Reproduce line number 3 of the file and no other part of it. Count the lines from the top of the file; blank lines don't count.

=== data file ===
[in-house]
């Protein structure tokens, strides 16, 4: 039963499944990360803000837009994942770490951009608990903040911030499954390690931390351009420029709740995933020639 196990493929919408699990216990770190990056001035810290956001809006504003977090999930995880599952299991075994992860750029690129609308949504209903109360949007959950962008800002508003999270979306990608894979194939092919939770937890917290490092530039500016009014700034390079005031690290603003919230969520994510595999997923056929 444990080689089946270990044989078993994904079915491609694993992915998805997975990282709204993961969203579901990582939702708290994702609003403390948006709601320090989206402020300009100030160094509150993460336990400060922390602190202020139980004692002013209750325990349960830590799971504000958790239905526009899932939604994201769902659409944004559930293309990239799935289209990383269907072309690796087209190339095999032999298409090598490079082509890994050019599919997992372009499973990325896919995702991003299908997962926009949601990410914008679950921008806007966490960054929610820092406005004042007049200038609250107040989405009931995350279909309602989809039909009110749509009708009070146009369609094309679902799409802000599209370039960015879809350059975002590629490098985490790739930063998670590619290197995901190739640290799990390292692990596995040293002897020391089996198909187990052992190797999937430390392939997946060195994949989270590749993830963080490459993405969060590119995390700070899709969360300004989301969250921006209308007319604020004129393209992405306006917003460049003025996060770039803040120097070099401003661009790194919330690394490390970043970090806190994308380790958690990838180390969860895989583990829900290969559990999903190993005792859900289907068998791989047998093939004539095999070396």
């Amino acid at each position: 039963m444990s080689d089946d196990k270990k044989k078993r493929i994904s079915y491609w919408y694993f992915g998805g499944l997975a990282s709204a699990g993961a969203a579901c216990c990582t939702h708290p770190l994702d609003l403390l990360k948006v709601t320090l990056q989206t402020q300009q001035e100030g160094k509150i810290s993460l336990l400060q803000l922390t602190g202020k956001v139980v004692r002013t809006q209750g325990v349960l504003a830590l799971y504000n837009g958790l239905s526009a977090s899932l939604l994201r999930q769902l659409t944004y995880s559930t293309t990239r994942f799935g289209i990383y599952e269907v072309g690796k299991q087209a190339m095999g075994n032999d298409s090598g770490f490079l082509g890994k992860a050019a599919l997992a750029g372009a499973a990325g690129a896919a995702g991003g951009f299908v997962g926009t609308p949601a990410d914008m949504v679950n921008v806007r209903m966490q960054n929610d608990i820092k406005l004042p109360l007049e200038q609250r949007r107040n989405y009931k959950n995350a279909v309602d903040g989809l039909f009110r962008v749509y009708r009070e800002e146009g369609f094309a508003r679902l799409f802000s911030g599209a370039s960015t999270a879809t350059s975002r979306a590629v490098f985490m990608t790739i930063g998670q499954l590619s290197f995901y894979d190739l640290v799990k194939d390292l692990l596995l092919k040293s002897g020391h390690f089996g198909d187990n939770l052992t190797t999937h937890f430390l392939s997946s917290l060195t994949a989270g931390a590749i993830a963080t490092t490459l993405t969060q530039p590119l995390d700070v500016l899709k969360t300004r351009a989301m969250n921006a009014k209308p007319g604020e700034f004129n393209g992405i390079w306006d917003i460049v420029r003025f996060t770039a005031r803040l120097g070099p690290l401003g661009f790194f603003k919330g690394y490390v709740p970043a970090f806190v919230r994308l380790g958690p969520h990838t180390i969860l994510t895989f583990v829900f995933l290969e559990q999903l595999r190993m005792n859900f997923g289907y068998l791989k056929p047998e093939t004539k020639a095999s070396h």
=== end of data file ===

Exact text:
């Amino acid at each position: 039963m444990s080689d089946d196990k270990k044989k078993r493929i994904s079915y491609w919408y694993f992915g998805g499944l997975a990282s709204a699990g993961a969203a579901c216990c990582t939702h708290p770190l994702d609003l403390l990360k948006v709601t320090l990056q989206t402020q300009q001035e100030g160094k509150i810290s993460l336990l400060q803000l922390t602190g202020k956001v139980v004692r002013t809006q209750g325990v349960l504003a830590l799971y504000n837009g958790l239905s526009a977090s899932l939604l994201r999930q769902l659409t944004y995880s559930t293309t990239r994942f799935g289209i990383y599952e269907v072309g690796k299991q087209a190339m095999g075994n032999d298409s090598g770490f490079l082509g890994k992860a050019a599919l997992a750029g372009a499973a990325g690129a896919a995702g991003g951009f299908v997962g926009t609308p949601a990410d914008m949504v679950n921008v806007r209903m966490q960054n929610d608990i820092k406005l004042p109360l007049e200038q609250r949007r107040n989405y009931k959950n995350a279909v309602d903040g989809l039909f009110r962008v749509y009708r009070e800002e146009g369609f094309a508003r679902l799409f802000s911030g599209a370039s960015t999270a879809t350059s975002r979306a590629v490098f985490m990608t790739i930063g998670q499954l590619s290197f995901y894979d190739l640290v799990k194939d390292l692990l596995l092919k040293s002897g020391h390690f089996g198909d187990n939770l052992t190797t999937h937890f430390l392939s997946s917290l060195t994949a989270g931390a590749i993830a963080t490092t490459l993405t969060q530039p590119l995390d700070v500016l899709k969360t300004r351009a989301m969250n921006a009014k209308p007319g604020e700034f004129n393209g992405i390079w306006d917003i460049v420029r003025f996060t770039a005031r803040l120097g070099p690290l401003g661009f790194f603003k919330g690394y490390v709740p970043a970090f806190v919230r994308l380790g958690p969520h990838t180390i969860l994510t895989f583990v829900f995933l290969e559990q999903l595999r190993m005792n859900f997923g289907y068998l791989k056929p047998e093939t004539k020639a095999s070396h």